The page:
Benzodiazepines increase stroke risk in Alzheimer’s patients, study finds

pharmafile | January 16, 2017 | News story | Research and Development, Sales and Marketing Alzheimer's, Alzheimers, benzodiazepines 

Benzodiazepines and similar drugs could increase the risk of strokes in Alzheimer’s patients by as much as 20% according to a study from the University of Eastern Finland.

No previous link between benzodiazepine use and strokes or other cerebrovascular events was previously documented. While the risk of all strokes and ischemic strokes was increased, haemorrhagic strokes were not found to be any more likely to occur, though because of a small number of cases within the study population, such a link cannot be ruled out.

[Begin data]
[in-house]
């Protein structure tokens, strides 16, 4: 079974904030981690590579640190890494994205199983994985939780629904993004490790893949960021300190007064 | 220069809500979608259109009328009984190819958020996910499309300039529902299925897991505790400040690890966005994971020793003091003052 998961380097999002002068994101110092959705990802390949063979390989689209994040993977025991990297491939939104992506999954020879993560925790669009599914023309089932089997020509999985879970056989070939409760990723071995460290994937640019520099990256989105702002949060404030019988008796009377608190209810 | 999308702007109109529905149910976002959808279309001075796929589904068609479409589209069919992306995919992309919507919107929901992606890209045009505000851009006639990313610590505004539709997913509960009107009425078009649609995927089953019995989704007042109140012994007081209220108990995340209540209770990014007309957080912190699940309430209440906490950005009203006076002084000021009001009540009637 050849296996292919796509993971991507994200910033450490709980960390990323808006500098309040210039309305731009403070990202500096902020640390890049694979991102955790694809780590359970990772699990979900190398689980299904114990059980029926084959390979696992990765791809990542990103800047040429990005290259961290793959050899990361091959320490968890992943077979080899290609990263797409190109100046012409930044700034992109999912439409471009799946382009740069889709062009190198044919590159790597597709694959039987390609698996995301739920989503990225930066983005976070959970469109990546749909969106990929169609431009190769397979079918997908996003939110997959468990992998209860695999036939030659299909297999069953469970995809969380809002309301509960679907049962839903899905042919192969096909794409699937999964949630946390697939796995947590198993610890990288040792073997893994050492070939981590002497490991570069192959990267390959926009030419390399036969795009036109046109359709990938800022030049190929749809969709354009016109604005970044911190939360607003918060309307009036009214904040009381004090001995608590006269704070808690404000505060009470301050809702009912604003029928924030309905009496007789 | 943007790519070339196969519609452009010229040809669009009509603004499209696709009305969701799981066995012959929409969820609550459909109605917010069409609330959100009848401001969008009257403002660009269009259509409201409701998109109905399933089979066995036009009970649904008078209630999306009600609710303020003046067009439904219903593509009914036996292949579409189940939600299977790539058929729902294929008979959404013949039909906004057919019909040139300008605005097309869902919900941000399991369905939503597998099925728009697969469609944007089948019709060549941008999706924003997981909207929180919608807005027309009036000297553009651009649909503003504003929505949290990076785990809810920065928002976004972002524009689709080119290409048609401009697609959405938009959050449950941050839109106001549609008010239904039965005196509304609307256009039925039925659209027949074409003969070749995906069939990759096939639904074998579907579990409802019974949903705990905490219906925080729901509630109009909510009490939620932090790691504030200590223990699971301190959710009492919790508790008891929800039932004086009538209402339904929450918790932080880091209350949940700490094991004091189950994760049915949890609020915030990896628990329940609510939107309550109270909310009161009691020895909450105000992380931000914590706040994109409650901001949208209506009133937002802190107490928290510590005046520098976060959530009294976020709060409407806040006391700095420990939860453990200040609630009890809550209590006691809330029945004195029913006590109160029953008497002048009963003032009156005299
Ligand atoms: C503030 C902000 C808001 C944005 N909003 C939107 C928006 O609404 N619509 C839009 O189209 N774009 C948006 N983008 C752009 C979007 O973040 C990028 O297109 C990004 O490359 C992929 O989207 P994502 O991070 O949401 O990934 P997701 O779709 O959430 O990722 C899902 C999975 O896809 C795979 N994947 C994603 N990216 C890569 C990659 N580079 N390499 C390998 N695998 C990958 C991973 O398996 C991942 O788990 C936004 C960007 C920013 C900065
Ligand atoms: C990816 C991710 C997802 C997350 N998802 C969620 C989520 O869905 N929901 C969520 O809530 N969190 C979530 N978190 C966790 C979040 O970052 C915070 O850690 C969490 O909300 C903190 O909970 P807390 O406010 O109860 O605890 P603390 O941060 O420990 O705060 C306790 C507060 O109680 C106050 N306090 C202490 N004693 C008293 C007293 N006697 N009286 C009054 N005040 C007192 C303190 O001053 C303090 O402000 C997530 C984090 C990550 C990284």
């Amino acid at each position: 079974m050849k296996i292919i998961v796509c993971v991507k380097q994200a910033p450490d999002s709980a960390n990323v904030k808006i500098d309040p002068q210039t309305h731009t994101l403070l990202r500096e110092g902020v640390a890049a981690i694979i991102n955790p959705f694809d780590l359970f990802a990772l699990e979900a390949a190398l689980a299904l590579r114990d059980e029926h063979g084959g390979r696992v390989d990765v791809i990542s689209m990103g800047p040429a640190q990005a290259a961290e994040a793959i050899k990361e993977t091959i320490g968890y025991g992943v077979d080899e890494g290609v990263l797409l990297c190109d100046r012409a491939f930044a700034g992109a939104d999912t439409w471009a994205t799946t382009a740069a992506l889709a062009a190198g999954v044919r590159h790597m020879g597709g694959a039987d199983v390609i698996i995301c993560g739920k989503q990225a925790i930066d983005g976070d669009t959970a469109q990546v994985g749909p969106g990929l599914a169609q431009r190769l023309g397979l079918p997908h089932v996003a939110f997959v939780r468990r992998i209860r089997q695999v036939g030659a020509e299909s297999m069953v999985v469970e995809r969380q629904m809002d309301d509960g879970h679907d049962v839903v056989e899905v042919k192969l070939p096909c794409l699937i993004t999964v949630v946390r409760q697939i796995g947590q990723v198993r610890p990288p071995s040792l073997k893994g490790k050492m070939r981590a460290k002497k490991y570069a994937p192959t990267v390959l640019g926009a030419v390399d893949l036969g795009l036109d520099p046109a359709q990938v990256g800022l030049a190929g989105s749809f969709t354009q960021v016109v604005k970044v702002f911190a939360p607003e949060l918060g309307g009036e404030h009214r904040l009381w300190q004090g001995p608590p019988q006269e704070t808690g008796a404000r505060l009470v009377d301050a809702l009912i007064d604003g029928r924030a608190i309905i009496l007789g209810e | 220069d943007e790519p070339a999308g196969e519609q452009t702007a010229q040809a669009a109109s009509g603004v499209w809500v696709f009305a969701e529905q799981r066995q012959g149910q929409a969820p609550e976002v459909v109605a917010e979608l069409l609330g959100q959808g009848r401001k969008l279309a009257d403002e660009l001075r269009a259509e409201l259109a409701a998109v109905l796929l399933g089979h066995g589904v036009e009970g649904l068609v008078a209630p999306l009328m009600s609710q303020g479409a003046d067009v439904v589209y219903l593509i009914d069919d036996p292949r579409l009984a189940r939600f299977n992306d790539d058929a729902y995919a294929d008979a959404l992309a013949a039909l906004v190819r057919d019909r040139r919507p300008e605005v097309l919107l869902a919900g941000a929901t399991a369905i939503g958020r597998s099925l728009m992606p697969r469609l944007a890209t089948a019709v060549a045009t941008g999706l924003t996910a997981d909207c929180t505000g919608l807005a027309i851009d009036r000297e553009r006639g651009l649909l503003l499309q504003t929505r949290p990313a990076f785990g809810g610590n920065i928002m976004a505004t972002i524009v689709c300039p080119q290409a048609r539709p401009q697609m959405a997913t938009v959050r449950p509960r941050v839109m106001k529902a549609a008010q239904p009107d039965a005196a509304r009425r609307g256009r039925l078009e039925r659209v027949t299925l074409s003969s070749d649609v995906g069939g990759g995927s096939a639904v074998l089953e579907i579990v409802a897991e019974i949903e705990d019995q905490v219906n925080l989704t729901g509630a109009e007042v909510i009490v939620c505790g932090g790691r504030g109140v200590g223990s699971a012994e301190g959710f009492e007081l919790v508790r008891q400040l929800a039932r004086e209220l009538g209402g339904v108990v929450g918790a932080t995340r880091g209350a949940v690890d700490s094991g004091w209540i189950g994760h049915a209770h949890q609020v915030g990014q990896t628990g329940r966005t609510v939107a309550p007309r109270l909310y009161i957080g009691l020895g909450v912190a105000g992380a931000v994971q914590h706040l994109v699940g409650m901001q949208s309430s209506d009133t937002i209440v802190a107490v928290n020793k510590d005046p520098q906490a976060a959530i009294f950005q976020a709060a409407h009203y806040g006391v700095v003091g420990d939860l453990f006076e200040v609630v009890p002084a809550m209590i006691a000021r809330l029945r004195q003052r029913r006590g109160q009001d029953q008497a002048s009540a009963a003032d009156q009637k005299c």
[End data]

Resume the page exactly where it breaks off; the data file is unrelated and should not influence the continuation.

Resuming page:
The findings are significant and call for more caution to be exercised when choosing to marry benzodiazepine use with Alzheimer’s sufferers. The findings were derived from a study of 45,050 participants diagnosed with Alzheimer’s, 20% of which started use of benzodiazepines and other similar drugs, conducted at the University of Eastern Finland from 2005 to 2011.

Beyond this new data, in the past researchers had found that benzodiazepine use was also associated with an increased risk of hip fracture.

Matt Fellows

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